Academic journal article Education

The Effect of Gender on the Construction of Backward Inferences

Academic journal article Education

The Effect of Gender on the Construction of Backward Inferences

Article excerpt

Successful reading comprehension requires that the reader not only identifies and understands individual text words, and processes the individual sentences of the text by detecting their syntactic structures, but also identifies the relations between the various parts of the text, as well as between the text and his/her world knowledge (van den Broek, 1994). This is crucial for comprehension because for most texts writers imply more than what they write explicitly. Therefore in order to construct the coherence of a text, a good reader actively deals with inferential meaning.

There are many classifications and definitions of inferences in the literature (Graesser, Singer & Trabasso, 1994; McKoon & Ratcliff, 1992; Richeit, Schnotz & Strohner, 1985; Singer, 1994; Singer, 1990; van den Broek, 1994). Despite different classification systems, the common ground is that three types of inferences are generated by the reader while trying to construct a situation model of what a text is about (Graesser et al., 1994). These are backward inferences (explanations), concurrent inferences (associations) and forward inferences (predictions). To comprehend a message, the reader may produce all three types of inferences. However, among them backward inferences play a crucial role in text comprehension since they identify unstated text connections by building relations between a current text proposition and a prior text proposition, and since discourse coherence is disrupted if they are not drawn (Singer, 1994; Singer & Remillard, 2004; Wiley & Myers, 2003).

Research on inferences points to the fact that backward inferences dominate associations and predictions during deep understanding. For example, Zwaan & Brown's findings (1996) indicate that skilled comprehenders generate significantly more backward inferences while they tend to generate fewer associations than less skilled comprehenders because this type of information does not contribute to a coherent mental representation. Laing & Kamhi (2002) point to the fact that average readers generate significantly more backward inferences than below average readers. Similarly, Magliano & Millis (2003) report that less skilled readers adopt a local processing strategy and they are less sensitive to the potential causal relationships that could be inferred between story sentences. To conclude, research has shown that backward inferences (explanations) are more necessary than other kinds of inferences to construct a coherent text base, and therefore understanding is explanation-based (Graesser, Singer & Trabasso, 1994; Laing & Kamhi, 2002; Singer & Ferreira, 1983; Singer, Halldorson, Lear & Andrusiak, 1992; Suh & Trabasso, 1993; Trabasso & Magliano, 1996; Zwaan & Brown, 1996).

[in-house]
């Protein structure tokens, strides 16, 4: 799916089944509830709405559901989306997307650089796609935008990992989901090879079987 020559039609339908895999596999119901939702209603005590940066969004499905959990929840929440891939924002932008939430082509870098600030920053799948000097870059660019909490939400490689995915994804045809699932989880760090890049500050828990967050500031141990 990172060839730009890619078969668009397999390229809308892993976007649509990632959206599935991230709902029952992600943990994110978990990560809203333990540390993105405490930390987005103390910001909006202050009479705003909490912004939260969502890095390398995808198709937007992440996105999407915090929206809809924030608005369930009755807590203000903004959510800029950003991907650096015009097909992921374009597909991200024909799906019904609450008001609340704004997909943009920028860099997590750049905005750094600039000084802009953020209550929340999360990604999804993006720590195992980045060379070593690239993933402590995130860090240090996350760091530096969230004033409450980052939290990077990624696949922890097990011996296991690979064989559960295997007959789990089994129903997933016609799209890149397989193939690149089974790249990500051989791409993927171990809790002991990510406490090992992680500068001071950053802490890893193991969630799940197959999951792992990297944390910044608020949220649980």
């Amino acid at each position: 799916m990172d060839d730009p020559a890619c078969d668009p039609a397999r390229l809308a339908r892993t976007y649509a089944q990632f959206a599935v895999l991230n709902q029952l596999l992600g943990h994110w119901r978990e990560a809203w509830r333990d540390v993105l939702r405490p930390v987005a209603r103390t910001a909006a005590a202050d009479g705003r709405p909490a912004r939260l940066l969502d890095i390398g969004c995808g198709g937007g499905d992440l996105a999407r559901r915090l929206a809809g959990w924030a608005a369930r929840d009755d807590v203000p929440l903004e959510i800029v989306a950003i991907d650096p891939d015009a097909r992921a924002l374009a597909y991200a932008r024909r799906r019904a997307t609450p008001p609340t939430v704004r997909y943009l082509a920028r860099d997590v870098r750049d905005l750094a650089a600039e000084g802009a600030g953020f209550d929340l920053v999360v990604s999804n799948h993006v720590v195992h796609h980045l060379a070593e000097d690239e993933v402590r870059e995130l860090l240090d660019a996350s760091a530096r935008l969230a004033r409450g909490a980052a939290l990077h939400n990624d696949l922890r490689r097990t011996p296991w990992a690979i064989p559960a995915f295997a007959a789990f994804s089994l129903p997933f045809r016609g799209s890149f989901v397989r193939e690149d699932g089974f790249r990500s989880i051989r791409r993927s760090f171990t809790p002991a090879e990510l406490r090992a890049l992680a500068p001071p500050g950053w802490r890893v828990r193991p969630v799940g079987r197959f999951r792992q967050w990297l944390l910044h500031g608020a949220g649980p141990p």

Despite the richness of the literature related to inferences, the topic still attracts the attention of the researchers since inference generation is multi-dimensional in nature. Inferring is not only data driven but also knowledge driven and the differences in the cultural context, situational context, medium context, verbal context and personal context can affect the activated relevant world knowledge (Richeit, Schnotz & Strohner, 1985). Van den Broek (1994) describes the generation of inferences as a complicated cognitive activity consisting of sub-processes. For him and many others (Braten & Stromso, 2003; Narvaez, van den Broek & Ruiz, 1999; van den Broek, Lorch, Linderholm & Gustafson, 2001) the execution of these processes depends on many variables such as the reader's knowledge, attention capacity, high working memory capacity (Virtue, Haberman, Clancy, Parrish & Beeman, 2006), purposes in reading, the information provided by the text and the demands imposed by the task. Richeit, Schnotz & Strohner (1985) suggest personal context as one of the salient variables which affect the inferences the readers generate during comprehension. …

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